The meniscus is commonly injured with twisting movements where the cartilage is stressed by the twisting or torsion force and causes a tear.
As the meniscus acts as a stabiliser and a shock absorber it is vitally important for the correct functioning of the knee. Previously a bad meniscal tear would mean having a complete menisectomy (removal of the meniscus) this however saw a dramatic increase it the amount of knee arthritis and is now not commonly performed.
The meniscus is living tissue that is able to remodel and repair minor tears. The blood supply is good to the outer meniscus as such it is able to repair those tears. The blood supply to the internal meniscus however is poor and therefore recovery is generally slower and large tears may require surgery. Surgery however has to be a last resort as trimming the meniscus will cause a decrease in the amount of shock absorption material. The less meniscal tissue there is the less synovial fluid that is produced to lubricate the joint so the more wear and tear that will result. Lately there have been experiments injecting stem cells and growth factors in the knee to help stimulate repairs however this is still
in the early stages of development.
Types of tears:
- Longitudinal meniscal tear.
- Transverse vertical meniscal tear.
- Bucket handle meniscal tear.
- Flap meniscal tear.
- Torn horn meniscal tear.
There are two methods of meniscal injuries:
- An acute tear.
- Degenerative changes due to minor tears.
The common mechanism of injury for the meniscus is when the knee is bent and then twisted. This may occur on its own or from and external force such as a tackle in football.
Medial menical tears are far more common than the lateral meniscus tears. Due to the attachment of the medial collateral ligament into the meniscus, meniscal tears often occur in conjunction with a medial collateral ligament sprain and sometimes an anterior cruciate ligament sprain. When all three are injured it is known as the “terrible triad” or the “unhappy triad”. This generally occurs when the knee is hit from the side and it gives out in a medial direction. A lengthy recovery period will result following this.
As you get older the cartilage begins to wear out. There becomes less moisture content in the meniscus and it becomes less of a shock absorber and becomes more susceptible to tears. Quite often little tears will develop and as they progress the shock absorption capabilities of the knee will reduce resulting in degeneration of the knee. If the degeneration progresses far enough you will need a complete knee replacement.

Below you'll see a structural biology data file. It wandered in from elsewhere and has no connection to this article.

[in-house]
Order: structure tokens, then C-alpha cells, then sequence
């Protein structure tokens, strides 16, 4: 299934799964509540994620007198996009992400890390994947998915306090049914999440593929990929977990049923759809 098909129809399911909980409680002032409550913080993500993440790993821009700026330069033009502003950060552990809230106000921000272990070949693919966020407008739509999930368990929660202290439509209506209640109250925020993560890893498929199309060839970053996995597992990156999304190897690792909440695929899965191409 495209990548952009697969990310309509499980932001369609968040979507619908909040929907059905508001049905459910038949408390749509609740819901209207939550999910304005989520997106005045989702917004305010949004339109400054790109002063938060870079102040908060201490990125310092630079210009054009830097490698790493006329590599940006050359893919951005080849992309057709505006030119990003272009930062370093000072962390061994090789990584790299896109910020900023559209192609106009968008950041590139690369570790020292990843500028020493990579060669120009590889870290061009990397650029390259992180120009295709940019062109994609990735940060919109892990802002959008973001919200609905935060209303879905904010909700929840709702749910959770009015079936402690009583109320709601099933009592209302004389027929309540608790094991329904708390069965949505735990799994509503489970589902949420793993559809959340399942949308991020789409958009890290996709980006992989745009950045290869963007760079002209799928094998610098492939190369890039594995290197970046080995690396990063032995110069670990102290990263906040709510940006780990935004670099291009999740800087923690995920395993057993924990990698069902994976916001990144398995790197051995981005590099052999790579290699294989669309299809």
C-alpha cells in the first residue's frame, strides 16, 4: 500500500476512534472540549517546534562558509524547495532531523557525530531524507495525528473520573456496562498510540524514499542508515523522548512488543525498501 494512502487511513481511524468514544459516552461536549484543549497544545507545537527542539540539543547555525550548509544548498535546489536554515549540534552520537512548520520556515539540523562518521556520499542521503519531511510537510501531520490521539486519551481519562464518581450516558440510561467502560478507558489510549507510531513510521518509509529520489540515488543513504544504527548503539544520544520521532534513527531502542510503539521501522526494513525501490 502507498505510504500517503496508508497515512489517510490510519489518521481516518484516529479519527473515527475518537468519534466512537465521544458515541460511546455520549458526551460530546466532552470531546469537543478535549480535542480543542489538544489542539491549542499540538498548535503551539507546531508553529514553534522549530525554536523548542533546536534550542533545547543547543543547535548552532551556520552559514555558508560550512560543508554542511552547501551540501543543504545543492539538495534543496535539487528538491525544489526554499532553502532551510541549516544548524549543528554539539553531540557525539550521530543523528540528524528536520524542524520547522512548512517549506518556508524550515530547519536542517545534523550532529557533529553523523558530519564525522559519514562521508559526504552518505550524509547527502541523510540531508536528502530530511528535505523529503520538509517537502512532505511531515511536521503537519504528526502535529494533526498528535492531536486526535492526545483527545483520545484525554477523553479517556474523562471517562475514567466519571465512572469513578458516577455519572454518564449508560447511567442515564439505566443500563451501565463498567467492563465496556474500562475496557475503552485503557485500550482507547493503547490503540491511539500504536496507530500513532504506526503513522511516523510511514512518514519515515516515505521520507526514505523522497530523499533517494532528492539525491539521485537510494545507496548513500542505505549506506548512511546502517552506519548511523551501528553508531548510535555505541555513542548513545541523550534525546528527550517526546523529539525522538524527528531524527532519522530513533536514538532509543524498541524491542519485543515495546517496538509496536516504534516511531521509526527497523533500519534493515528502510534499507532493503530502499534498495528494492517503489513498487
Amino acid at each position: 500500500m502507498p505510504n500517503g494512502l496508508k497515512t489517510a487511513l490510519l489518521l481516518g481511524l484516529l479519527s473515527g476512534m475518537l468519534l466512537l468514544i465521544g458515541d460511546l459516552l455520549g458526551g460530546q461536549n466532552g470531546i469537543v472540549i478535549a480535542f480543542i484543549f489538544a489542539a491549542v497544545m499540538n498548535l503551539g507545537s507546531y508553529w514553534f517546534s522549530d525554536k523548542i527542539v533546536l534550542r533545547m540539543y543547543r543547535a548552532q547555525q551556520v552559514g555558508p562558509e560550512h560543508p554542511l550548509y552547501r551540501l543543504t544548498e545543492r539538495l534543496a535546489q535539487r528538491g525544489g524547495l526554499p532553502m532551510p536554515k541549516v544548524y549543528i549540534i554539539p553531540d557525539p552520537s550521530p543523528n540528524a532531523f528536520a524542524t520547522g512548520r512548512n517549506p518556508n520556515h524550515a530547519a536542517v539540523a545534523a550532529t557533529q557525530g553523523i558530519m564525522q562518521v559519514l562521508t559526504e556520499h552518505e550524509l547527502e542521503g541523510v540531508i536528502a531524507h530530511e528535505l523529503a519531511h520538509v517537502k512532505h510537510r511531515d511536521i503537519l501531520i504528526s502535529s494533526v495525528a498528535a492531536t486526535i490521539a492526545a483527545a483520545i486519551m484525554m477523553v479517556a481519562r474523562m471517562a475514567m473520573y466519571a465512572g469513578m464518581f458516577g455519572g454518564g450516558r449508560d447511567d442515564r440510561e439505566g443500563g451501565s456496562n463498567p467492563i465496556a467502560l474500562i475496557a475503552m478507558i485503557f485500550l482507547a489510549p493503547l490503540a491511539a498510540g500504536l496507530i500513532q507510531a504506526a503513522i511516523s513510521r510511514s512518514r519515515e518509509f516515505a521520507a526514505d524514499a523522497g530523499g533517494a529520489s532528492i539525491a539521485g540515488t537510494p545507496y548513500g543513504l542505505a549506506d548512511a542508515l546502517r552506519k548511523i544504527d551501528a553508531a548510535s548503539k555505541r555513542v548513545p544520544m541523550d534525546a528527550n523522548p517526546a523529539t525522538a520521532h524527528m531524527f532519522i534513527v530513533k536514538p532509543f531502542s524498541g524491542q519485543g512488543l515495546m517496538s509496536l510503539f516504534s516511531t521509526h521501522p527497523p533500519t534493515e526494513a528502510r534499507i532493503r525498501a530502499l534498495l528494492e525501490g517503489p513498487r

Some patients describe a sharp pain or hear an audible click as they injure their meniscus:
- Pain is generally localised to the side where the tear is located.
- Your knee may become quite swollen.
- Your knee can lock and you will be unable to fully straighten or bend your knee.
- Your knee may occasionally give way on you.
- You may develop a clicking or catching as you move your knee.
- RICED (Rest, Ice, Compression, Elevation and Diagnosis) to help the symptoms settle.
- Specific massage to help remove swelling and free up tight structures, incorrect massage may aggravate the knee.
- Physiotherapy mobilisations to restore movement to the knee.
- Proprioceptive rehabilitation for return to sports.
- Taping or strapping techniques to support the knee on return to sports or activities.
Pre surgical physiotherapy:
Physiotherapy pre surgery is vitally important as the stronger your knee is before the operation the shorter your recovery period will be. This means you will return to work faster and be able to return to sport much quicker. Pre operative physiotherapy is often overlooked but we would say it is just as important as the exercises that follow your operation. It is also very simple and often requires very few treatment sessions.
Post surgical physiotherapy:
Physiotherapy is integral post operatively to ensure full function is restored to your knee and you progress at a rate that ensures full recovery to your knee. Your immediate post surgical physiotherapy will begin with a strict icing protocol and certain range of movement exercises. Strengthening will be started to ensure you have full control off your knee. You will be given progressions for these. You will most likely be given these exercises from your specialist or from the in hospital physiotherapist. These exercises will be great during the initial stages of recovery but it is important to receive treatment and a full assessment as you recover to ensure you are fully recovered and you have removed any predisposing factors that may cause further injuries. A common one being a lack of core strength and stability causing extra stresses on the knee. The last thing anyone wants is to do exactly what they were doing before and end up with the same result – being injured again.